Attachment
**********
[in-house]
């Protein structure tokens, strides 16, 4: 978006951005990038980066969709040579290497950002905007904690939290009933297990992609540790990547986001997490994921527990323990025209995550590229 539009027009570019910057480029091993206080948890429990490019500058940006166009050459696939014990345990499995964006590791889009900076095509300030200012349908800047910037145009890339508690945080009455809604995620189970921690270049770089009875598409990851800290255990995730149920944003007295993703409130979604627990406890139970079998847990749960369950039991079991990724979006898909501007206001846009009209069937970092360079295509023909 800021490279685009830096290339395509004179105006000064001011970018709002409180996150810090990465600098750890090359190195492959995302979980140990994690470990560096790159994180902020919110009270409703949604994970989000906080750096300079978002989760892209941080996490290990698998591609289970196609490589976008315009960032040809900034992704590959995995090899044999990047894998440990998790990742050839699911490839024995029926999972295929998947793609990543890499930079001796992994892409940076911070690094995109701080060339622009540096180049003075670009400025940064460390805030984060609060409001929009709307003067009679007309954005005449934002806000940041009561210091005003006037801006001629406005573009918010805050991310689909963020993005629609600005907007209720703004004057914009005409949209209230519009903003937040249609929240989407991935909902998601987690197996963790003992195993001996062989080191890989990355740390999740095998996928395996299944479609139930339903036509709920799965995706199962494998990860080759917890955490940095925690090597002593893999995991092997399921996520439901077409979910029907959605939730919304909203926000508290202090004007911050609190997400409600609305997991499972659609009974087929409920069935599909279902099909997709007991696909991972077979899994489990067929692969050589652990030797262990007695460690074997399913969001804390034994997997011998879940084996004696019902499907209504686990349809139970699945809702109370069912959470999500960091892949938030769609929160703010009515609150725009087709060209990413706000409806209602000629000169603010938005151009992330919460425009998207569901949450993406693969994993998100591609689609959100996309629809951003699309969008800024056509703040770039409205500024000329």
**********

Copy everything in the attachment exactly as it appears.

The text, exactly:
[in-house]
């Protein structure tokens, strides 16, 4: 978006951005990038980066969709040579290497950002905007904690939290009933297990992609540790990547986001997490994921527990323990025209995550590229 539009027009570019910057480029091993206080948890429990490019500058940006166009050459696939014990345990499995964006590791889009900076095509300030200012349908800047910037145009890339508690945080009455809604995620189970921690270049770089009875598409990851800290255990995730149920944003007295993703409130979604627990406890139970079998847990749960369950039991079991990724979006898909501007206001846009009209069937970092360079295509023909 800021490279685009830096290339395509004179105006000064001011970018709002409180996150810090990465600098750890090359190195492959995302979980140990994690470990560096790159994180902020919110009270409703949604994970989000906080750096300079978002989760892209941080996490290990698998591609289970196609490589976008315009960032040809900034992704590959995995090899044999990047894998440990998790990742050839699911490839024995029926999972295929998947793609990543890499930079001796992994892409940076911070690094995109701080060339622009540096180049003075670009400025940064460390805030984060609060409001929009709307003067009679007309954005005449934002806000940041009561210091005003006037801006001629406005573009918010805050991310689909963020993005629609600005907007209720703004004057914009005409949209209230519009903003937040249609929240989407991935909902998601987690197996963790003992195993001996062989080191890989990355740390999740095998996928395996299944479609139930339903036509709920799965995706199962494998990860080759917890955490940095925690090597002593893999995991092997399921996520439901077409979910029907959605939730919304909203926000508290202090004007911050609190997400409600609305997991499972659609009974087929409920069935599909279902099909997709007991696909991972077979899994489990067929692969050589652990030797262990007695460690074997399913969001804390034994997997011998879940084996004696019902499907209504686990349809139970699945809702109370069912959470999500960091892949938030769609929160703010009515609150725009087709060209990413706000409806209602000629000169603010938005151009992330919460425009998207569901949450993406693969994993998100591609689609959100996309629809951003699309969008800024056509703040770039409205500024000329």